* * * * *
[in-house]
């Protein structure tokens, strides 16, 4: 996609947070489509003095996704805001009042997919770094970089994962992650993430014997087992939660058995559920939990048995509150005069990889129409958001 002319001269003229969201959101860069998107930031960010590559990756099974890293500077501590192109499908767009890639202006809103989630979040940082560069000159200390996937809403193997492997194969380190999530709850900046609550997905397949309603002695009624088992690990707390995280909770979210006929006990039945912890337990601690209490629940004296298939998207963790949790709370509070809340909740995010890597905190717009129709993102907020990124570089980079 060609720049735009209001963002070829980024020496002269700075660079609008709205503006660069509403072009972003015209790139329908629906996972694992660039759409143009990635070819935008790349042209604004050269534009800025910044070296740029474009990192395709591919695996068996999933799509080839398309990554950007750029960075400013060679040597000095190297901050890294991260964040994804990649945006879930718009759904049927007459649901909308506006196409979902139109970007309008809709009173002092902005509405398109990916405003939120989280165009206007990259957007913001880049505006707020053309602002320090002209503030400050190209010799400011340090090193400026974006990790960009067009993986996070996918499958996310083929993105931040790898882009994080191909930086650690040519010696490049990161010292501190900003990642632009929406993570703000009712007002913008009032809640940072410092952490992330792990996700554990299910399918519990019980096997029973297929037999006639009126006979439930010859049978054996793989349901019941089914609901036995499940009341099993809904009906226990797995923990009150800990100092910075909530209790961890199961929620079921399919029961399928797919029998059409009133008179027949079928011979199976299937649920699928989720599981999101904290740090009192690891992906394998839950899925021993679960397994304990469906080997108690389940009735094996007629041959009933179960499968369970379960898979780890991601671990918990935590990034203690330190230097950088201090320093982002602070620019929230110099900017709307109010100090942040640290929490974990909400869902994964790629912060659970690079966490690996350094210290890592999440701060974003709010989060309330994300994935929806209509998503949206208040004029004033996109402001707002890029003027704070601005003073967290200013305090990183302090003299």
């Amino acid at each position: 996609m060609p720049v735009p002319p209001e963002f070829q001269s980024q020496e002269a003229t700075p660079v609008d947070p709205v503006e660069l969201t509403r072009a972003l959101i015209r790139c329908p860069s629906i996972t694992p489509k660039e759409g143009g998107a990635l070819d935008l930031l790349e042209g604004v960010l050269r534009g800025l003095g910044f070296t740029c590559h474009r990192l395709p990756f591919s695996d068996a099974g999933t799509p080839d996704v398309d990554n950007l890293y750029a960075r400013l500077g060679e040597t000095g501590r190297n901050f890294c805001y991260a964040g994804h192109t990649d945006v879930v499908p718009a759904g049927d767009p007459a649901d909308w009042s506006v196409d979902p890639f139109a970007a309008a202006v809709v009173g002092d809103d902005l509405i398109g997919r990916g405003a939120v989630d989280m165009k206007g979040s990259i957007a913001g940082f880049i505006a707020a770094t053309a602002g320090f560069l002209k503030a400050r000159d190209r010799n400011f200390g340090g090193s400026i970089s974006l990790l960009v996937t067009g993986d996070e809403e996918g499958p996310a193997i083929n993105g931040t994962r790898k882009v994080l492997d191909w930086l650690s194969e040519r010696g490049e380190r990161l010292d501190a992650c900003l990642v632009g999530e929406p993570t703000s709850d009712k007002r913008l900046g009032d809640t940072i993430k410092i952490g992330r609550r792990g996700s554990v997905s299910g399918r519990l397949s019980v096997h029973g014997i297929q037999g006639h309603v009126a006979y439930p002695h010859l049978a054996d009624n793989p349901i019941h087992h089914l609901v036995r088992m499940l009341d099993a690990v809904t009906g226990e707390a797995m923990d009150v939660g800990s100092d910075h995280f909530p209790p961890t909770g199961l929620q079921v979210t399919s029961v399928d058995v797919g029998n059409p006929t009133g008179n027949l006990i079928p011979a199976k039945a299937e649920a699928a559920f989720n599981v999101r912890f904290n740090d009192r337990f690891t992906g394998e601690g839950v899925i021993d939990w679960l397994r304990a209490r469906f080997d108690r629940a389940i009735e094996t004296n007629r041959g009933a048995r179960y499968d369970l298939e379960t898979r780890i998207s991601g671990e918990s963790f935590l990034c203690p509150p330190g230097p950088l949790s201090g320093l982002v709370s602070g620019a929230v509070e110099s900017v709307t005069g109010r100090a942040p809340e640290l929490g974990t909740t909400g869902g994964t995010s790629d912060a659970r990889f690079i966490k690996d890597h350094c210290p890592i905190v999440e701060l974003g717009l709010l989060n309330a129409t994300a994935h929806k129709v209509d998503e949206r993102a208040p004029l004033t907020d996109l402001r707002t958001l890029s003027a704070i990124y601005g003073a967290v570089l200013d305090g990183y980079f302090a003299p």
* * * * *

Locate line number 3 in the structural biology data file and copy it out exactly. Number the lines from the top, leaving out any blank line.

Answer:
């Amino acid at each position: 996609m060609p720049v735009p002319p209001e963002f070829q001269s980024q020496e002269a003229t700075p660079v609008d947070p709205v503006e660069l969201t509403r072009a972003l959101i015209r790139c329908p860069s629906i996972t694992p489509k660039e759409g143009g998107a990635l070819d935008l930031l790349e042209g604004v960010l050269r534009g800025l003095g910044f070296t740029c590559h474009r990192l395709p990756f591919s695996d068996a099974g999933t799509p080839d996704v398309d990554n950007l890293y750029a960075r400013l500077g060679e040597t000095g501590r190297n901050f890294c805001y991260a964040g994804h192109t990649d945006v879930v499908p718009a759904g049927d767009p007459a649901d909308w009042s506006v196409d979902p890639f139109a970007a309008a202006v809709v009173g002092d809103d902005l509405i398109g997919r990916g405003a939120v989630d989280m165009k206007g979040s990259i957007a913001g940082f880049i505006a707020a770094t053309a602002g320090f560069l002209k503030a400050r000159d190209r010799n400011f200390g340090g090193s400026i970089s974006l990790l960009v996937t067009g993986d996070e809403e996918g499958p996310a193997i083929n993105g931040t994962r790898k882009v994080l492997d191909w930086l650690s194969e040519r010696g490049e380190r990161l010292d501190a992650c900003l990642v632009g999530e929406p993570t703000s709850d009712k007002r913008l900046g009032d809640t940072i993430k410092i952490g992330r609550r792990g996700s554990v997905s299910g399918r519990l397949s019980v096997h029973g014997i297929q037999g006639h309603v009126a006979y439930p002695h010859l049978a054996d009624n793989p349901i019941h087992h089914l609901v036995r088992m499940l009341d099993a690990v809904t009906g226990e707390a797995m923990d009150v939660g800990s100092d910075h995280f909530p209790p961890t909770g199961l929620q079921v979210t399919s029961v399928d058995v797919g029998n059409p006929t009133g008179n027949l006990i079928p011979a199976k039945a299937e649920a699928a559920f989720n599981v999101r912890f904290n740090d009192r337990f690891t992906g394998e601690g839950v899925i021993d939990w679960l397994r304990a209490r469906f080997d108690r629940a389940i009735e094996t004296n007629r041959g009933a048995r179960y499968d369970l298939e379960t898979r780890i998207s991601g671990e918990s963790f935590l990034c203690p509150p330190g230097p950088l949790s201090g320093l982002v709370s602070g620019a929230v509070e110099s900017v709307t005069g109010r100090a942040p809340e640290l929490g974990t909740t909400g869902g994964t995010s790629d912060a659970r990889f690079i966490k690996d890597h350094c210290p890592i905190v999440e701060l974003g717009l709010l989060n309330a129409t994300a994935h929806k129709v209509d998503e949206r993102a208040p004029l004033t907020d996109l402001r707002t958001l890029s003027a704070i990124y601005g003073a967290v570089l200013d305090g990183y980079f302090a003299p």